Seeking Advice on DNSSEC Algorithm Rollover
Spain, Dr. Jeffry A.
spainj at countryday.net
Sun Jun 24 15:48:06 UTC 2012
> I discovered that if there was not at least one KSK and ZSK of the same algorithm, dnssec-signzone would fail. If one goes with defaults, KSK life of one year and ZSK of one month, effectively to roll a key algorithm and without forcing the roll-over by removing all the old key/algorithm at the same time, you have to wait for a KSK to 'expire' then add a new algorithm key pair together. As soon as the last old algorithm KSK expires, there must no longer be any old algorithm ZSK's left, but old algorithm ZSK's must be around until this event.
> That is - at the time of roll-over - you have a KSK/ZSK pair using the old algorithm and a pair using the new algorithm, obviously with appropriate DS's in the Parent.
> (That should make sense)
That sounds like it is worth a try. My experience is that when keys from only one algorithm are in place and those keys go inactive, then named issues warnings "Key <zone>/<algorithm>/<hey tag> missing or inactive and has no replacement: retaining signatures", and the RRSIGs and NSECs are not removed. Maybe with the second algorithm's keys already in place and the zone signed by them, the behavior will be different. I will report back on this.
> So, if you only have a very few signed zones, its possibly easier to resign them from scratch, or force a roll-over. (Avoid the pain!) If you re-do everything at the same time - then DNS signing events may no longer be scattered around the year - maybe not a good thing.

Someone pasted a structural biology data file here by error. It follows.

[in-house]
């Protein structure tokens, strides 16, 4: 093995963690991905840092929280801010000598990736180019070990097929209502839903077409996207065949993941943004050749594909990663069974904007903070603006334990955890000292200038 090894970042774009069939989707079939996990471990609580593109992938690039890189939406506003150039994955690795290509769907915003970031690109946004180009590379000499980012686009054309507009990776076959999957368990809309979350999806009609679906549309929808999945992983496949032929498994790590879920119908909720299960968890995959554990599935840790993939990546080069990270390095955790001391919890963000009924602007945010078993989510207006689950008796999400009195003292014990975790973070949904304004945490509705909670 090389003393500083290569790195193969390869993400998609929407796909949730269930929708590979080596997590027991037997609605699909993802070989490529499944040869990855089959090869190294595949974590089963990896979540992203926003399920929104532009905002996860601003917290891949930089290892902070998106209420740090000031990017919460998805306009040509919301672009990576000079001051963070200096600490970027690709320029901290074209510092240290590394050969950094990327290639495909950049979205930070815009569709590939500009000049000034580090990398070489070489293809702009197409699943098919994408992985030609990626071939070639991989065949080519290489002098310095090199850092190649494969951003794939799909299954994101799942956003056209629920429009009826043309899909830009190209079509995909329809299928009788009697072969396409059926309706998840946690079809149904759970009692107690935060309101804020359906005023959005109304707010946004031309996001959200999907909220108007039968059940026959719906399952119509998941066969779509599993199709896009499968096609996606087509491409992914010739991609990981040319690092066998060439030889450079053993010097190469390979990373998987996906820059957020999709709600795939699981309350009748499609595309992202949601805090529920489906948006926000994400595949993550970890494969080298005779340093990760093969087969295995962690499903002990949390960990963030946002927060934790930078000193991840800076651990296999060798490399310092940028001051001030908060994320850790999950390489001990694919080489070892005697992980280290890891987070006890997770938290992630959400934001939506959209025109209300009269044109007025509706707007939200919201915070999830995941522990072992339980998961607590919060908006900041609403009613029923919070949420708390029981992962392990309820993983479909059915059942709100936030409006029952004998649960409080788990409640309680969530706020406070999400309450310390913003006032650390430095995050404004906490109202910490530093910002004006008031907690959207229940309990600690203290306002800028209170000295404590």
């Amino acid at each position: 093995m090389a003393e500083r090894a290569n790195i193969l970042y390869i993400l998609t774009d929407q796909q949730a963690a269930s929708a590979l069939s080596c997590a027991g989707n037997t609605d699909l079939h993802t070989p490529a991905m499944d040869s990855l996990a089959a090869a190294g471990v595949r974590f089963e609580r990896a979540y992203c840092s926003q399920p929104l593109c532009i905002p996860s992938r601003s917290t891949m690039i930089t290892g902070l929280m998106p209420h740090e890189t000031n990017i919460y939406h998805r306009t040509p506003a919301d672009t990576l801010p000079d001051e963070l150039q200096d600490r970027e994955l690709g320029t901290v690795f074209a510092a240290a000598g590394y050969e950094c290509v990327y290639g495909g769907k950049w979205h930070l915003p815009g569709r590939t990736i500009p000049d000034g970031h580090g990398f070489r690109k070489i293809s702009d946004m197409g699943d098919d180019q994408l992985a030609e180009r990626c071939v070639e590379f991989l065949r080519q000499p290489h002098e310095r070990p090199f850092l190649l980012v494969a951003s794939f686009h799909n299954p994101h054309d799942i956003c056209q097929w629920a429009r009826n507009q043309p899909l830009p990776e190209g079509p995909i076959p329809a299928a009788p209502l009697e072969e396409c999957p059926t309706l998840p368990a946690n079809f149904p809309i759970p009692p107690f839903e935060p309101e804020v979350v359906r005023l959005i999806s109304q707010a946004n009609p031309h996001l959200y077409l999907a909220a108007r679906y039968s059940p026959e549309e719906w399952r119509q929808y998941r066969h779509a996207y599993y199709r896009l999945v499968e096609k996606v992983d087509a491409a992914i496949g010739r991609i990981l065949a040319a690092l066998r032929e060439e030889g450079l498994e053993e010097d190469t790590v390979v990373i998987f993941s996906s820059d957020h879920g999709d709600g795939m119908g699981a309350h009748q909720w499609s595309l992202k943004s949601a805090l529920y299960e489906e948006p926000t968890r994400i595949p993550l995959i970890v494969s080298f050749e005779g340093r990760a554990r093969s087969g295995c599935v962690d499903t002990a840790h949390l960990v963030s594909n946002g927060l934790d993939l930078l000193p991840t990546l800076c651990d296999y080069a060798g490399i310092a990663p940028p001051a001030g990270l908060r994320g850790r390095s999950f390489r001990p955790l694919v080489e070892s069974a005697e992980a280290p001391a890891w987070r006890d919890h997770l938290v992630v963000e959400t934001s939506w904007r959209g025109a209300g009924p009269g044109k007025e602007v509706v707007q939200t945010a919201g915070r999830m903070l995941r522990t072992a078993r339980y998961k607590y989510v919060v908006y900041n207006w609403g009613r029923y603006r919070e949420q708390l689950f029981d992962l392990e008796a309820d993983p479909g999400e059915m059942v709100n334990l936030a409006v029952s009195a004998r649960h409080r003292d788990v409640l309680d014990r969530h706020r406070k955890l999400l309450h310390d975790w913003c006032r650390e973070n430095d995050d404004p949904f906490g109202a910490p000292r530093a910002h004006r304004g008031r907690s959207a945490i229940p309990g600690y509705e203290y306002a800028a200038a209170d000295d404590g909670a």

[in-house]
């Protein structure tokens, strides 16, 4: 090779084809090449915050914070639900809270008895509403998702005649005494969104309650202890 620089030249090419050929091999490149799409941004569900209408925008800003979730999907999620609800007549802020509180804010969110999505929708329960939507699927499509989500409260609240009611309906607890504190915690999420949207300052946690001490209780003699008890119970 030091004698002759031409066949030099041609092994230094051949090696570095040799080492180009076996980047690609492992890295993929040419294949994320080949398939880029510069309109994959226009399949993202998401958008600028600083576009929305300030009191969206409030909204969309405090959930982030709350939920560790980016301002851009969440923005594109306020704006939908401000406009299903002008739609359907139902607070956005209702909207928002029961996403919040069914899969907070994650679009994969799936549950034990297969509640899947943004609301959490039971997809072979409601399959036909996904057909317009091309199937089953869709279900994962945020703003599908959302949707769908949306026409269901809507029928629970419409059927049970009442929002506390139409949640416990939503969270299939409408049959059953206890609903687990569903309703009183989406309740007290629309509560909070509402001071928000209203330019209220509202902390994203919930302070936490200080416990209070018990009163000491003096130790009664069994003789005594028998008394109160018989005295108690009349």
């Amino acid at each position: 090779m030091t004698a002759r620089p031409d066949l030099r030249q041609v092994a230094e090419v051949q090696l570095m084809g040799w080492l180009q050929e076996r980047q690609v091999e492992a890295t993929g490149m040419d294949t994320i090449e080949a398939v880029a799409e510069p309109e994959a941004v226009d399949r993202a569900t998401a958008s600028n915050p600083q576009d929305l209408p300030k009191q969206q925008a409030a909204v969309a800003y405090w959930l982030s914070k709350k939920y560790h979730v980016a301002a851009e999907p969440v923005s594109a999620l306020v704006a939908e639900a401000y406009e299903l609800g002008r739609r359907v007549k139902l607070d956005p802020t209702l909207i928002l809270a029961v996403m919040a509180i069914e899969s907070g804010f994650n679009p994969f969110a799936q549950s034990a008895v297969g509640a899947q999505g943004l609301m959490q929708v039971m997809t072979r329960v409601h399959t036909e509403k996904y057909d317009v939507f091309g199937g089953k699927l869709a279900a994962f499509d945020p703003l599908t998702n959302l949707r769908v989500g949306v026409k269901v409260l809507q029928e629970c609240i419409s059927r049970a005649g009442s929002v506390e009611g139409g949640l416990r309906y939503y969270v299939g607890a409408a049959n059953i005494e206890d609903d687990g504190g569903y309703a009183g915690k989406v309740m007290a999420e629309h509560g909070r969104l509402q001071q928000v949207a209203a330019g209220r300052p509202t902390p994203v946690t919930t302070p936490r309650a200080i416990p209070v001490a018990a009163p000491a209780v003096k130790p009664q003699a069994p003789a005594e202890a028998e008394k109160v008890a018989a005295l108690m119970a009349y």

I'm pretty sure that I can resign from scratch as follows on the inline signing slave:
1) Remove the key files from the old algorithm.
2) Remove the zone files, both signed and unsigned.
3) Increment the SOA serial number on the unsigned zone on the stealth master to something greater than the SOA serial number of the signed zone on the inline signing slave.
4) Reload the zone on the inline signing slave.
I will also report back on this.
> I'd expect in-line signing to be of a similar nature unless algorithm 7 and 8 keys can as such 'speak for each other'.
> My advice, test mixing old and new algorithm keys by signing with dnssec-signzone and presume the same rules exist for in-line signing too.
> I'd look for a solution that 'upgrades' a zone to using a new Key algorithm at the scheduled time of a KSK roll-over.
Based on testing since my initial post, I have determined that any solution requiring the use of nsupdate isn't going to work. In my scenario where the zones are slaves transferring data from a stealth master and doing inline signing, i.e. the bump-in-the-wire concept, named won't even start with "update-policy local" in the configuration. It considers "update-policy local" a configuration error in zones of "type slave".
As I think about this issue more, it seems like a job for rndc. For example, I would like to suggest that there be a command "rndc signing -algclear <algorithm number> <zone>", which would immediately remove DNSKEY, RRSIG, NSEC(3), and any other records pertaining to <algorithm> from <zone>. It would be used in the following procedure after the keys for the new algorithm are already in place and the zone has been signed by them:
1) "rndc signing -pause <zone>" (to pause temporarily "auto-dnssec maintain" signing activities). In my previous post I had suggested the syntax "rndc pause-signing <zone>" but this seems more consistent with existing "rndc signing" syntax.
2) Remove the key files belonging to the old algorithm.
3) "rndc signing -algclear <old algorithm number> <zone>"
4) "rndc sign <zone>" (to immediately resume "auto-dnssec maintain" signing activities) or wait for dnssec-loadkeys-interval to elapse.
> I'm sure you'll post the results here!
I will. Thanks again for your input. Jeff.
Jeffry A. Spain
Cincinnati Country Day School
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